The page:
If you were at the work session, or watched it on TV (you can watch it right now, if you are so inclined, by clicking HERE), you know that the Option 1 discussion was all over the place. It was actually very hard to determine, while sitting in the viewing room, exactly where the board landed when all was said and done. It was like everyone wanted to get in there and start throwing darts at the target. In the end, this option got pretty inflated and BTW thinks there is practically no chance that it will be chosen. With 500 current, SCPS students giving up their desks at Forge for kids whose parents may not move to the county for 2 or 3 more years, this option will cause an uproar from too many different directions.

Option 2 is like the antithesis of the previous option. This is a very conservative approach, moving only relatively small neighborhoods to MVHS, most of which are geographically close to MV and moving Embrey Mill North to NSHS. The SB won't get many complaints from the Embrey Mill residents who don't live here yet, which is likely why EMN is slated to move to NSHS in all remaining options. You also don't have any big, established neighborhoods moving in this option, which the SB will no doubt appreciate at the public hearing.

It should be noted, there is an error at the bottom of the 17-18yr. 9th grade number. The total is 62, not 112. The number of students moving out of Forge next year, 62, will relieve some of the over-crowding Forge is experiencing but not much. Looking at the capacity numbers, next year Forge will be at 98.5%, 97.6% in 18-19, 94% in 19-20 and finally 94.7% in 20-21. There is a worrying uptick in that last number, which could point to yet another need for redistricting in the future. By adopting this option, Forge won't likely feel marked relief until school year 19-20.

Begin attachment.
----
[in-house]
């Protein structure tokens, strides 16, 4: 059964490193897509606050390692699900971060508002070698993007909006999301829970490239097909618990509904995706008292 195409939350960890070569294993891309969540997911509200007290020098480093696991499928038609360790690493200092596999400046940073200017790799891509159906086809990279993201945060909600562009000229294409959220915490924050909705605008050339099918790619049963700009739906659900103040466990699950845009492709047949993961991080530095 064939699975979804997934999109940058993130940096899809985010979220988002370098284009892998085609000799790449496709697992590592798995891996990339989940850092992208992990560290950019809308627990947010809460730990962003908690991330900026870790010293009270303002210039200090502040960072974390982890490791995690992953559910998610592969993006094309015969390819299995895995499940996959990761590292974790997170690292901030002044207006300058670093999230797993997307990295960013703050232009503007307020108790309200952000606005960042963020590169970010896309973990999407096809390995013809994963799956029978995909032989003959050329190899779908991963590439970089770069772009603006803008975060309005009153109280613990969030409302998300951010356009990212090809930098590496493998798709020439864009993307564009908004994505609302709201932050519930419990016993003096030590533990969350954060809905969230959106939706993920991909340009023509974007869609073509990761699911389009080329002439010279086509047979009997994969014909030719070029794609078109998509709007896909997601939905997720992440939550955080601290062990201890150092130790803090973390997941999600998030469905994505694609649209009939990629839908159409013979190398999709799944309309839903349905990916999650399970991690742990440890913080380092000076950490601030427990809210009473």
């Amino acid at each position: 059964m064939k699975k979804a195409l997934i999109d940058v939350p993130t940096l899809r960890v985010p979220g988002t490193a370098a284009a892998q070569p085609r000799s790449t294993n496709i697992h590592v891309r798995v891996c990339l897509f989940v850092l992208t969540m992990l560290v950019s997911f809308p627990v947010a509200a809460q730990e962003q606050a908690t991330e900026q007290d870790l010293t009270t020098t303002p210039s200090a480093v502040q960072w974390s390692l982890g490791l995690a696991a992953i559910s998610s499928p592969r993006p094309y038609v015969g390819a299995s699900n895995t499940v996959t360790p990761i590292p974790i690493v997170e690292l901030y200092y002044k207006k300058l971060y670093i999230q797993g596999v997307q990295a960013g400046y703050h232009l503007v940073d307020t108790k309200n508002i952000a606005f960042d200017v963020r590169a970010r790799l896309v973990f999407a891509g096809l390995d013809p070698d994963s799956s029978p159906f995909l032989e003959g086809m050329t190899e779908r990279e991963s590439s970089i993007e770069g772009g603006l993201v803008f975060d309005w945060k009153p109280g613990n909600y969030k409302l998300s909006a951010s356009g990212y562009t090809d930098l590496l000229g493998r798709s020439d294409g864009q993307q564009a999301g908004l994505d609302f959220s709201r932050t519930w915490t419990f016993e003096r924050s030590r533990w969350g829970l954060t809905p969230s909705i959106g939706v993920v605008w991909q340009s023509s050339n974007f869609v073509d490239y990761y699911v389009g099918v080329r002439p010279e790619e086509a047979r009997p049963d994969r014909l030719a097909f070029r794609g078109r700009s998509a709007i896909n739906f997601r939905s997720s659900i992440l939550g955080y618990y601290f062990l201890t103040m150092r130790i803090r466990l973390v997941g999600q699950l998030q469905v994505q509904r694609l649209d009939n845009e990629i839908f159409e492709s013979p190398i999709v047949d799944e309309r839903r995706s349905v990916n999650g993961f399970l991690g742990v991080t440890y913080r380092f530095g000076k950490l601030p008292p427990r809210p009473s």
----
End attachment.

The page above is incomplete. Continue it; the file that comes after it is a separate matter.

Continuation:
Option 3 moves 2 established neighborhoods, APU 163 to MVHS and APU 166 Autumn Ridge to NSHS. It should be noted, there is an error at the bottom of the 17-18yr. 9th grade number. The total is 90, not 112. Let's start by looking at the capacity percentages: 17-18 97%, 18-19 94%, 19-20 88.9% and finally 87% in year 20-21.

This option does a nice job of both meeting the immediate need to reduce the Forge population and also slowly lowers the population over time. While it does move the established neighborhoods of APU 163 and 166, it also moves EMNorth's "future students." Although this option objectively may look good, SB Garrisonville Rep Connelly made it pretty clear he does not want to move Autumn Ridge and it's residents agree with him. The chances of this option being selected really hinge on how vocal Mr. Connelly and the Autumn Ridge community are. If Autumn Ridge shows up at the public hearing in force and Mr. Connelly goes to bat for them like he did at the work session, this option will likely be brushed aside.

That's it for the first 3 options, please click the link HERE for Part 2 which analyzes the last four options.